- Compared to pre-pandemic levels, luxury second-home sales have increased 235% since Q1 2020
- Williamson County is the second-highest ranked area for second-home sales
- Luxury second-home transactions increased 25% year-over-year during Q2 2022
- Research from Pacaso revealed that since 1980, real estate has been more stable than typical stock market indices during periods of economic recession or uncertainty.
One segment of the real estate market seemingly unaffected by increasing interest rates and inventory shortages is the luxury second-home market, which saw unprecedented sales increases over the last two years.
Williamson County, Tenn., ranked second to Coeur d’Alene, Idaho, for the largest year-over-year sales increases of luxury second homes. Other destinations on the list included Charleston, SC, Kitsap County, WA, and Orange County, Fl.
Research by Pacaso, a real estate company focused on the second-home market, showed sales of luxury second homes and investment properties (defined as homes sold for $1 million or more designated for seasonal and/or recreational use) increased in Williamson County by 42.1 % year-over-year during the second quarter of 2022.
Nationwide the year-over-year second quarter increase was nearly 25%. That increase skyrocketed to 235% when compared to the first quarter of 2020.
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Pacaso Co-Founder and CEO Austin Allison said in a statement that overall, luxury real estate exceeded expectations and outperformed the rest of the second-home category and the overall real estate market in the second quarter of 2022.
“Despite a rising interest rate environment and growing concerns of a recession, it is clear that demand for this type of asset remains strong,” Allison added.
Affiliate Broker with RE/MAX Fine Homes, Ray Tadena, said not all second-home purchases are true second homes, but an additional home that might become the primary home to allow a family to relocate to a place like Middle Tennessee more easily.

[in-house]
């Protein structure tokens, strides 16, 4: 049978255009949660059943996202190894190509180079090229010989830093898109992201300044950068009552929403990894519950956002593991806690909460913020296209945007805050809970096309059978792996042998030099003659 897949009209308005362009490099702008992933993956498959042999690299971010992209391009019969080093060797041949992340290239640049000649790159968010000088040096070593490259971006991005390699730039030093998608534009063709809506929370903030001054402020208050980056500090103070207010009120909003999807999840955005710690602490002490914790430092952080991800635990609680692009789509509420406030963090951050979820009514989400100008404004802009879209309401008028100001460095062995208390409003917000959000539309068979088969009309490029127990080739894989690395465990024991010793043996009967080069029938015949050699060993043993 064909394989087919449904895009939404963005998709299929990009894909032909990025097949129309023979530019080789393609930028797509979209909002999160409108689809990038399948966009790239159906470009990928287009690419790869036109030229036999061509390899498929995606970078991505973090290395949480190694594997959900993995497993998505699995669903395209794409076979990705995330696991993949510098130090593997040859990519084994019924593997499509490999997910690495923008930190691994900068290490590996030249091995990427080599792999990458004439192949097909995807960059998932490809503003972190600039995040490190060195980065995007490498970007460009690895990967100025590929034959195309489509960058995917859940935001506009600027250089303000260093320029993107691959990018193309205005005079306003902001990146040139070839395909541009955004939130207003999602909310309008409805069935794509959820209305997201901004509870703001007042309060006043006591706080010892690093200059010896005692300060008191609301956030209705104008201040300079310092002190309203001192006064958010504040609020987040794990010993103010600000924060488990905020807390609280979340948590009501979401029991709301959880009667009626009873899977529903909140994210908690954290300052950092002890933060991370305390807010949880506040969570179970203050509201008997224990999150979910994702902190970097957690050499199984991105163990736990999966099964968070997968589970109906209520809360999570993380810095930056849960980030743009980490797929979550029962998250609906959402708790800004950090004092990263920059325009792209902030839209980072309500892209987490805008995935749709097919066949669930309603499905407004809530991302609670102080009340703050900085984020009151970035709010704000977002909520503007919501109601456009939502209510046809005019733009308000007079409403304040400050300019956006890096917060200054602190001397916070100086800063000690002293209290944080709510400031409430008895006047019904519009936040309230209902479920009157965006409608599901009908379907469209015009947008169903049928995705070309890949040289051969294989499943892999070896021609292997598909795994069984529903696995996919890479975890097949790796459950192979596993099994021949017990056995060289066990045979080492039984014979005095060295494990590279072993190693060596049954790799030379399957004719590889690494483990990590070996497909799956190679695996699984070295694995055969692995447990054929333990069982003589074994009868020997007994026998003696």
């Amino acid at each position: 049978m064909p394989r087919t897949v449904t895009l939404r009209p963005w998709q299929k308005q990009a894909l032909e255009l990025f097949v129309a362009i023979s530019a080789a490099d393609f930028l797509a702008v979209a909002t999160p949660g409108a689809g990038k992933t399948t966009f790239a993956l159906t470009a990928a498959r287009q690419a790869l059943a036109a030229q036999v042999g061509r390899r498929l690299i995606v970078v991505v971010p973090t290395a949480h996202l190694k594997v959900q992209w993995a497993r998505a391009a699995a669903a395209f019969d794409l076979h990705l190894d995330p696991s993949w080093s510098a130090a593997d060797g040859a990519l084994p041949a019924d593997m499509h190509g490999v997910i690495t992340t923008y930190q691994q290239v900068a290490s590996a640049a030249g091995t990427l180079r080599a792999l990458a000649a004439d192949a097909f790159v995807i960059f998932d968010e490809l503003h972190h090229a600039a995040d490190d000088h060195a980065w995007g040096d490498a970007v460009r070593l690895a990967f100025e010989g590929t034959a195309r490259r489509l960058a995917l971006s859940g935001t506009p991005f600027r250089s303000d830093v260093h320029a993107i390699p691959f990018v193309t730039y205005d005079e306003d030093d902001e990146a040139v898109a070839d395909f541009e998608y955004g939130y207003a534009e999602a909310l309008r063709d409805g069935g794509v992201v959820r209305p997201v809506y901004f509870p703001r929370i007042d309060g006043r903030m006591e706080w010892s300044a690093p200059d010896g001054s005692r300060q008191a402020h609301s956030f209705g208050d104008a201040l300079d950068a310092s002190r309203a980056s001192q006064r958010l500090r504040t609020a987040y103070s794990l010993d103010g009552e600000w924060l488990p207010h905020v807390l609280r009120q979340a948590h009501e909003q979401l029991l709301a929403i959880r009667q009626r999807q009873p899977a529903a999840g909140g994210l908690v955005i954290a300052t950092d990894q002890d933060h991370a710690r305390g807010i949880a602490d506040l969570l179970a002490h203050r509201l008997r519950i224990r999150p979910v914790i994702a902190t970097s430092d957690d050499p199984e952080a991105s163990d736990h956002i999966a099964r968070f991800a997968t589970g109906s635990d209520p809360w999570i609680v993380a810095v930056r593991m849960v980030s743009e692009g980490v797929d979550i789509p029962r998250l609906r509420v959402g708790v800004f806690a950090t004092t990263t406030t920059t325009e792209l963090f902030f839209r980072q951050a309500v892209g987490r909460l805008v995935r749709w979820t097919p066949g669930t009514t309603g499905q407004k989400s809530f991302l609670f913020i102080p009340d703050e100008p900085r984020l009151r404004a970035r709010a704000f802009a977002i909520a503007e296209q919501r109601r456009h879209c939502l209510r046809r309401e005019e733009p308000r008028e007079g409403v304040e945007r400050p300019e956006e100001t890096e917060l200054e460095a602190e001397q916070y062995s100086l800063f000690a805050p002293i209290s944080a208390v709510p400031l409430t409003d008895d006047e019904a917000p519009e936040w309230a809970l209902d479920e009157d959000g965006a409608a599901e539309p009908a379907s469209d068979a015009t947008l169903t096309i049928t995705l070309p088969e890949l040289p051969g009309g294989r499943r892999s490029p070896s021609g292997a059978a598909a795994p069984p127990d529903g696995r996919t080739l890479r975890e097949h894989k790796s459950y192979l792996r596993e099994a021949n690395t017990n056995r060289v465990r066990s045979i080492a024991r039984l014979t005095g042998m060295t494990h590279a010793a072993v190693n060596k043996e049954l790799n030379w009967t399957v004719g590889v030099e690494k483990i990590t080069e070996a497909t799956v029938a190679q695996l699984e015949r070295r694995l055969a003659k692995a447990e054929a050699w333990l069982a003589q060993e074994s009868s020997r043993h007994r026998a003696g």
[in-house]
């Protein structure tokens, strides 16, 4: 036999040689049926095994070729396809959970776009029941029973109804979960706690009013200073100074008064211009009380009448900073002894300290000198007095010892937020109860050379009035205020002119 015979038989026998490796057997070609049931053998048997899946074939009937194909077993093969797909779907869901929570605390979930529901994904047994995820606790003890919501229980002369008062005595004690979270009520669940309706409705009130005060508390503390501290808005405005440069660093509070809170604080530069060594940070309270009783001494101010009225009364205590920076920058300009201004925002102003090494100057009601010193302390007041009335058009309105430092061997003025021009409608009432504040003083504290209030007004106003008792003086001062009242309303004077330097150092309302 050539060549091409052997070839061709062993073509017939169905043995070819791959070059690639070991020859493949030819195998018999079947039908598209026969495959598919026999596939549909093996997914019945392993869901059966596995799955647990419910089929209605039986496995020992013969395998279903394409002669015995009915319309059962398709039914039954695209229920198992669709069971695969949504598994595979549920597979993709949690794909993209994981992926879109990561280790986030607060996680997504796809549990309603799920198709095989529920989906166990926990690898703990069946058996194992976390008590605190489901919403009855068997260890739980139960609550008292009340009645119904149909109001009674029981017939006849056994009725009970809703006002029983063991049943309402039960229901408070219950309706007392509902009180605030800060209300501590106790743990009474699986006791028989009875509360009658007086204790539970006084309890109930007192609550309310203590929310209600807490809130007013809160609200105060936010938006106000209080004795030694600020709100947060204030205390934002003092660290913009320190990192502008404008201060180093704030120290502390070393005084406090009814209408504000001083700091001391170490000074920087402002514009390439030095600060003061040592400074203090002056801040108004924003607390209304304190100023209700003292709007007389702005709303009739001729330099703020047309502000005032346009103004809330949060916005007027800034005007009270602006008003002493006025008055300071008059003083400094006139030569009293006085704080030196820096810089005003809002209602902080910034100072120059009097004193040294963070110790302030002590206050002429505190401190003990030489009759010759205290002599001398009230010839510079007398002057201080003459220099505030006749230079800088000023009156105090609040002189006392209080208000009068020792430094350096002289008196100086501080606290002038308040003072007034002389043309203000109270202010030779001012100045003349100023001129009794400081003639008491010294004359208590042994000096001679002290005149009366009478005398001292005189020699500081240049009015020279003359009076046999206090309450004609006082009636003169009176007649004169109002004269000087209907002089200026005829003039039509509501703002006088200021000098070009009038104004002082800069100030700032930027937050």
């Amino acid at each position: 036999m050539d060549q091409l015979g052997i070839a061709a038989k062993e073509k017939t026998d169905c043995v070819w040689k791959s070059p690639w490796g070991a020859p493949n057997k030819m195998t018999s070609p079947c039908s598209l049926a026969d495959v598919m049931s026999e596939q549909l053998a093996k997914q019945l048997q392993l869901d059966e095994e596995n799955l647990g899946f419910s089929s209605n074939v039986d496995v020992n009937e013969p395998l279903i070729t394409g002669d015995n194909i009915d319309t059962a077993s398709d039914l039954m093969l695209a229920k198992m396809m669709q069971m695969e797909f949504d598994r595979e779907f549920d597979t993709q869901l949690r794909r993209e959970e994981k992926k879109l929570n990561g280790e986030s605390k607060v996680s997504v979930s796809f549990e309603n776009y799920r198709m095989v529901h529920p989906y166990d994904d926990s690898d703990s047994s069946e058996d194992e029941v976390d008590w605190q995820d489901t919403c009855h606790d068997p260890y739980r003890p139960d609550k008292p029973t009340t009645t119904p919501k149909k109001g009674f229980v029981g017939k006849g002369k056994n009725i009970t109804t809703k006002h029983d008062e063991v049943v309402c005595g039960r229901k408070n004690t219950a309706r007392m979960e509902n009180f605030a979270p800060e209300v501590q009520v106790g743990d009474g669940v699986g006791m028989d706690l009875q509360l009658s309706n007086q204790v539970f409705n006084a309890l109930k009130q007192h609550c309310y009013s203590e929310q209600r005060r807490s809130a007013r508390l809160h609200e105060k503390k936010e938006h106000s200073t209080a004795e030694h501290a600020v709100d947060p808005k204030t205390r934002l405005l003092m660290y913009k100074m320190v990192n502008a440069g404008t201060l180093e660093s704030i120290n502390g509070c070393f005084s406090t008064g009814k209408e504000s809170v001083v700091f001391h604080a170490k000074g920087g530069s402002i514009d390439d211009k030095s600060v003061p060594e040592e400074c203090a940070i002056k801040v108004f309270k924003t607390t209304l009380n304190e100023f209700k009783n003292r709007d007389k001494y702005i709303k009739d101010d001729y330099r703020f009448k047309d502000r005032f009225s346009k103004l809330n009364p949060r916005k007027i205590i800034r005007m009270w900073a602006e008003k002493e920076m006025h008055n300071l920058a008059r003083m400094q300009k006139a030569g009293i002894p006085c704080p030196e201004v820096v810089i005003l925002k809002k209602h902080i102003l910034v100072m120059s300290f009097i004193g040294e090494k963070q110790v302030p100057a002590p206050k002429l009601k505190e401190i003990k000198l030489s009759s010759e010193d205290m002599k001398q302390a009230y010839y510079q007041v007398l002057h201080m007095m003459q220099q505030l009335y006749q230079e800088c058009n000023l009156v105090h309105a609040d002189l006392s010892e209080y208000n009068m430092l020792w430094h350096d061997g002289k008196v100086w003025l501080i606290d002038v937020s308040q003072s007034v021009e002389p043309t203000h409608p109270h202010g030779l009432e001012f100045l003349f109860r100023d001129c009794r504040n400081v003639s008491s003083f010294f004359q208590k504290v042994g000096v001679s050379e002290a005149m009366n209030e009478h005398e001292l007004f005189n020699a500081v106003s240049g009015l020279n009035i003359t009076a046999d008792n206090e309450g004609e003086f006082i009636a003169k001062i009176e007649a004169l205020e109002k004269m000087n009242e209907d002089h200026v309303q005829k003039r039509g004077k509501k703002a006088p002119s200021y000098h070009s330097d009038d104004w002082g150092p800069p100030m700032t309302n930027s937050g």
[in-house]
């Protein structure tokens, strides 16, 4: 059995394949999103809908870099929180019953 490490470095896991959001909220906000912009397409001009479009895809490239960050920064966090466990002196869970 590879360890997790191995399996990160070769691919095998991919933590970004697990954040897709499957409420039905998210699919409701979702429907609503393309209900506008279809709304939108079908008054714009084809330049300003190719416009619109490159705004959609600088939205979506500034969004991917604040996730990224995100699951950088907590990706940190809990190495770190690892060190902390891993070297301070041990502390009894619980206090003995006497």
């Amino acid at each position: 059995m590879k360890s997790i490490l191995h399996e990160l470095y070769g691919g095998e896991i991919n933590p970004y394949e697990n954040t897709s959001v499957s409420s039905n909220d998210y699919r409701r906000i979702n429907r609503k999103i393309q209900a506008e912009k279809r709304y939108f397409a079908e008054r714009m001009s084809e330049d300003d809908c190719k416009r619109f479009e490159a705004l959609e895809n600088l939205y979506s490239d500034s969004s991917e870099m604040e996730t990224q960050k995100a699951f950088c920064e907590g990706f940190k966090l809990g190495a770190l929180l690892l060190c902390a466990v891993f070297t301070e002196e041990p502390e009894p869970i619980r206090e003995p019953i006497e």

“I believe there are some buyers who buy a second home in Middle Tennessee as a contingency to where they are currently residing,” Tadena said. “If they move into that second home and make it their primary residence, it will likely be a more appealing setting than where they are living. If not, why not go to the beach? There’s an element to living in Middle Tennessee that is unique and unlike anywhere else in the world.”
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A spokesperson for Pacaso attributed the increases partially to the pandemic which allowed people more flexibility to spend time away from their primary home and office due to the ongoing shift towards working from home. States like Tennessee, with no state income tax, are appealing places for luxury, second-home buyers.
Allison added that the more affluent customers tend to be more insulated from the impacts of an economic downturn.
“Some consumers will look to real estate as a more stable place to park their money during times of increased market volatility,” he said. “Although they may trim their budgets, this group is less likely to completely drop out of the market. As a result, demand for luxury real estate remains strong, but the acceleration of home price appreciation for this category will likely continue to slow as we saw during Q2 2022.”
Melonee Hurt covers growth and development at The Tennessean, part of the USA Today Network — Tennessee. Reach Melonee at [email protected]